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Vulnerability management vendor Rapid7 has purchased the popular open-source Metasploit penetration testing tool project and named Metasploit founder HD Moore as chief security officer of the company.
Moore, who is synonymous with the Metasploit Project , will continue as chief architect of Metasploit in his new role at Rapid7, and with an initial team of five Rapid7 researchers dedicated to the open-source project, some of whom already have been regular contributors to Metasploit. Financial terms of the deal were not disclosed.
Both Moore and Rapid7 say they are well aware of previous open-source and commercial marriages that have gone south, however, such as the Nessus scanning tool, which went from an open-source to a proprietary, closed-source license under Tenable Network Security. They say they are focusing on the open source community to leverage Metasploit. "Our goal is to make sure we improve the open-source" element, Thomas says. "Metasploit will remain open source."
Today HD Moore and Rapid7 announced that Rapid7 has purchased the Metasploit Framework Project. The speculation around this has taken the pentest and vulnerability scanning community by storm. After talking with some colleagues I have come up with the following, here’s some things you should know:
First, be happy for H.D. Moore. He is one of the hardest working exploit devs and project managers in the world. Not only HD, but Egypt as the first paid core dev for the project. Congratulate them. Bravo.
HDM and Rapid7 have stated that “Rapid7 is 100% committed to keeping the project open source and the community development model.” This buyout is not so much of a buyout, it’s a corporate backing of MSF and HD’s vision of the project. For now (or “anytime soon”) the BSD 3 License will not be going anywhere. MSF will be sticking with Ruby and Rapid7 has no plans, for now, to corporatize MSF. Rapid7 wants to take the MSF brand and stand behind it.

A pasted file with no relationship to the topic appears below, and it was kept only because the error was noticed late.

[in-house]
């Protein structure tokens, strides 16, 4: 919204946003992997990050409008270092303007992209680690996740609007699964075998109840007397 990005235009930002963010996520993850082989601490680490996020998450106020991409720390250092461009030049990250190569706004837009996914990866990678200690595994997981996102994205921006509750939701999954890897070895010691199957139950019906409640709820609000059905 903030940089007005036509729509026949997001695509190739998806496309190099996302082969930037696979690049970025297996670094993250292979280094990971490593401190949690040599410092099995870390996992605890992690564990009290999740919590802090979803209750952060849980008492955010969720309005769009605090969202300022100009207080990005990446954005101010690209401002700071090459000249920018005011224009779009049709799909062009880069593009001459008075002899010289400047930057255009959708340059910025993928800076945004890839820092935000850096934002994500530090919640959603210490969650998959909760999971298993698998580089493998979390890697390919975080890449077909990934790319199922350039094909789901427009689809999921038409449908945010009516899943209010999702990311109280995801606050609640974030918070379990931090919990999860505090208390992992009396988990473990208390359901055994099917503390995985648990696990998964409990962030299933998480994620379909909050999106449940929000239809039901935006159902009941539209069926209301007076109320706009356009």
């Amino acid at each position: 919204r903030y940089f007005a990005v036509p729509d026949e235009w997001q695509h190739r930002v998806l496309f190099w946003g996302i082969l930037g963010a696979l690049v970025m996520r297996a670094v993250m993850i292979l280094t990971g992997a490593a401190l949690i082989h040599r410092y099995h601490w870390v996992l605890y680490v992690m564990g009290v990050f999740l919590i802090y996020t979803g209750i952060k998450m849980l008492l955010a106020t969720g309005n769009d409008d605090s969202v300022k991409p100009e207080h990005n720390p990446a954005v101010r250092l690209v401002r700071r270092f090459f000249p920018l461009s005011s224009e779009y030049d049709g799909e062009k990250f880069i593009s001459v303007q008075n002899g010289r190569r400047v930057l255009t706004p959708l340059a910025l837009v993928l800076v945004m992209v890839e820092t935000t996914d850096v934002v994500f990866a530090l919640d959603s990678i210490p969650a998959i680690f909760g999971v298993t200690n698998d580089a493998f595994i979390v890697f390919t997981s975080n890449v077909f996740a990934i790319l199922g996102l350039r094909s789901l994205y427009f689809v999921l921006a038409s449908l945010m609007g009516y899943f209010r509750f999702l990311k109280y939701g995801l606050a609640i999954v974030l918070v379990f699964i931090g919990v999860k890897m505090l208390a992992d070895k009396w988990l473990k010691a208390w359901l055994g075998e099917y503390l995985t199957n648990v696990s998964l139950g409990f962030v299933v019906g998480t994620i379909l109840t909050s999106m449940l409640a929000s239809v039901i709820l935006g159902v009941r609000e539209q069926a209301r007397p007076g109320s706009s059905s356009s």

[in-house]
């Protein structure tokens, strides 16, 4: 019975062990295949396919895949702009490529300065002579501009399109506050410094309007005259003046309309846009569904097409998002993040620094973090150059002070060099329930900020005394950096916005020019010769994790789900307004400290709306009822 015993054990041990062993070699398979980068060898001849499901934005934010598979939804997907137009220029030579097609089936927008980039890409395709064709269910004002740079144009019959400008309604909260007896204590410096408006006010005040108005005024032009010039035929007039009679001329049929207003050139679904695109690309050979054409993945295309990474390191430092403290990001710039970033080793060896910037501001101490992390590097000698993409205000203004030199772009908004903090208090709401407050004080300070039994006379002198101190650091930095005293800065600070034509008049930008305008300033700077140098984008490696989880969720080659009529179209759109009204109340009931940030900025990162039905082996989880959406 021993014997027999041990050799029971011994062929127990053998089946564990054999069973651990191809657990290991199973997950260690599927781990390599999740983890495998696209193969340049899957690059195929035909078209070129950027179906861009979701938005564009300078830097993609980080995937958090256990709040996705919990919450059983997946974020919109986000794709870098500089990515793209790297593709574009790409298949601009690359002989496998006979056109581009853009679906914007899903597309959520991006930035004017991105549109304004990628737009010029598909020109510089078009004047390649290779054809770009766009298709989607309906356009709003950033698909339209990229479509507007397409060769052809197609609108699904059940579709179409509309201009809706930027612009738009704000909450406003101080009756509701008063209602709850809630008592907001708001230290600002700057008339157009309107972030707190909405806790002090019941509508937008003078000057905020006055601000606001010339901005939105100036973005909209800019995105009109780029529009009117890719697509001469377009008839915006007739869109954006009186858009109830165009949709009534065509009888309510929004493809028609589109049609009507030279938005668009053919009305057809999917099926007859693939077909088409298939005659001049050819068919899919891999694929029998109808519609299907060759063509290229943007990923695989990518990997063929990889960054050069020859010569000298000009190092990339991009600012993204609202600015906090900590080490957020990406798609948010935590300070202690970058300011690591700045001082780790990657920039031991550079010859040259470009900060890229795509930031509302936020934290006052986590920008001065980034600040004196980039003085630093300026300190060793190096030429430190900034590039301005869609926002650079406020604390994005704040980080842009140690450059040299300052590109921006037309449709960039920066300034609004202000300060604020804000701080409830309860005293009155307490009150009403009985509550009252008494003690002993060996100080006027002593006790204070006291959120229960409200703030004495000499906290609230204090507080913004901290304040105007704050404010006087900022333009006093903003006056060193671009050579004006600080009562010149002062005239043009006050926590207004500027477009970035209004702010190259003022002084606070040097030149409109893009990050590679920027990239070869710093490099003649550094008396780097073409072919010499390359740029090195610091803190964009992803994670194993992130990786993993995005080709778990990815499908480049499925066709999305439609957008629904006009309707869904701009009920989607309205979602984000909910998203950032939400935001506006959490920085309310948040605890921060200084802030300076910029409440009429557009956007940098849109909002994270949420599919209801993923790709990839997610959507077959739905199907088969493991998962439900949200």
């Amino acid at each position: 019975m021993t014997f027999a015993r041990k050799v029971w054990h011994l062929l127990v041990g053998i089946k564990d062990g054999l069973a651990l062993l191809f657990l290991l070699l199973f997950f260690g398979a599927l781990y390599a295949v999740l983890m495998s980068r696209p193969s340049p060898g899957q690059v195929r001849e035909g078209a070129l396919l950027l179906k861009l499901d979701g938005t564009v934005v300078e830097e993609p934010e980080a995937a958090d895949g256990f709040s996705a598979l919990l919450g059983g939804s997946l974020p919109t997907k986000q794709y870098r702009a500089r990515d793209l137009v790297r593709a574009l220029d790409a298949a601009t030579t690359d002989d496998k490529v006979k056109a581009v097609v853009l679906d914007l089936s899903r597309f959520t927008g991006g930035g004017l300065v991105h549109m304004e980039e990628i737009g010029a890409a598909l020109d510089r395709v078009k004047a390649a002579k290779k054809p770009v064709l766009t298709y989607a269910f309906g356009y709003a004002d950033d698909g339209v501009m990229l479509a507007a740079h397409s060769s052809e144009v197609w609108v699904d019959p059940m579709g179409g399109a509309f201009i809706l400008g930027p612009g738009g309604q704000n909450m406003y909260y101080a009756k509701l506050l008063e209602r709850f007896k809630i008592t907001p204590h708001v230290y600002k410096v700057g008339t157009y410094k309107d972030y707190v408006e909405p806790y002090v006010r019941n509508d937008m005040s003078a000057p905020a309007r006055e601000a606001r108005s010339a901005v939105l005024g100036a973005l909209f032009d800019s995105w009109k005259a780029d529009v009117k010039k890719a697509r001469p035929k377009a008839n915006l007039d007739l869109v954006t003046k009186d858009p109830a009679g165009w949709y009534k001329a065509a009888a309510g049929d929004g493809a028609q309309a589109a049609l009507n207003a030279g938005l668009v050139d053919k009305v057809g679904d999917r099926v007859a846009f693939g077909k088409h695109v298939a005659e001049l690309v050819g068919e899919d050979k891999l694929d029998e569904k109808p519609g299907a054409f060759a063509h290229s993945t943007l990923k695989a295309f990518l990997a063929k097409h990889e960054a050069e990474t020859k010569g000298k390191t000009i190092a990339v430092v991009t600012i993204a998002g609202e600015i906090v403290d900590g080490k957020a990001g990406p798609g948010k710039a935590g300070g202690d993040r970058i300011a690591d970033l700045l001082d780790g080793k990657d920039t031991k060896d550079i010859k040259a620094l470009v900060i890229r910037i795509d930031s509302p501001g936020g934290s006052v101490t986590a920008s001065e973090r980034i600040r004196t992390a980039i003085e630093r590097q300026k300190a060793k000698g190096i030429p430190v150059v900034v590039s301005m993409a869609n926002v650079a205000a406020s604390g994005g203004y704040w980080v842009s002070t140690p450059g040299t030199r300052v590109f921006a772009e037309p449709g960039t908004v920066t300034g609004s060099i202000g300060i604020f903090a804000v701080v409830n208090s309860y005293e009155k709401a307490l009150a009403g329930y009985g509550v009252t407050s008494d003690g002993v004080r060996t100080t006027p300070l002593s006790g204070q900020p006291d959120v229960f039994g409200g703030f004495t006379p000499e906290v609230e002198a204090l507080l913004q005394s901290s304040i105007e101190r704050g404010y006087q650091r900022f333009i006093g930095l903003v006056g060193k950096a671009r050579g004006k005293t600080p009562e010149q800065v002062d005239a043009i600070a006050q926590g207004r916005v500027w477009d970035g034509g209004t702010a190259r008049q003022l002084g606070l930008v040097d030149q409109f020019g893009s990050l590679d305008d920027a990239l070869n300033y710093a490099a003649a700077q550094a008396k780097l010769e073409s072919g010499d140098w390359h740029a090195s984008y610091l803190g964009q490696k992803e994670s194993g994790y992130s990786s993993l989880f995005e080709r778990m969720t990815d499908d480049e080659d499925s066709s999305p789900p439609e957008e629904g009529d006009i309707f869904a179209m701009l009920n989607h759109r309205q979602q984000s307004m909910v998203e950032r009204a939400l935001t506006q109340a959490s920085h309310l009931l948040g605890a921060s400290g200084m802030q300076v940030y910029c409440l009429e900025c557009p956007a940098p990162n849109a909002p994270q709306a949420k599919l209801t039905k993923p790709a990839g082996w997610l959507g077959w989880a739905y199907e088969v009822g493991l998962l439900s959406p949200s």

There is some worry about community submissions to MSF now that it is owned by R7. Rob Fuller (mubix) gave a pretty straight forward answer to that in reply to Sourcefire’s VRT blog:
“For those not happy that the development for or submission of your ideas / exploits to the Metasploit project now that those submissions will also go to Rapid 7 are seriously underestimating the fact those all those companies were pulling that information already.”
What does it mean for R7’s NeXpose Vulnerability product?
Well, it’s really about extensibility and market share . Adding the exploit database from MSF to NeXpose gives a far better risk rating to the product by adding a way to validate vulnerabilities and rate them by current known exploit code. They also gain the name, rights, branding, and developers for the MSF project which all funnels into Rapid7 corporate brand. As R7’s new CSO HD Moore brings his talents to the R7 table. In addition R7 does not just offer vulnerability management solutions but also penetration testing solutions, which is a market they have fought to be in for a while. Now they have legs to stand on, so to speak, when battling dominant market competitors like CORE , SAINT, and ImmunitySec.
Catch an exclusive interview with HD and R7 on the Risky Business Podcast =)
Heres a pretty complete article roundup on the buyout:
http://blog.metasploit.com/2009/10/meta ... ising.html
http://searchsecurity.techtarget.com/ne ... 45,00.html
http://www.darkreading.com/vulnerabilit ... =220800067
http://infosanity.wordpress.com/2009/10 ... etasploit/
http://blog.ianetsec.net/perspective/20 ... scape.html
http://vrt-sourcefire.blogspot.com/2009 ... iring.html
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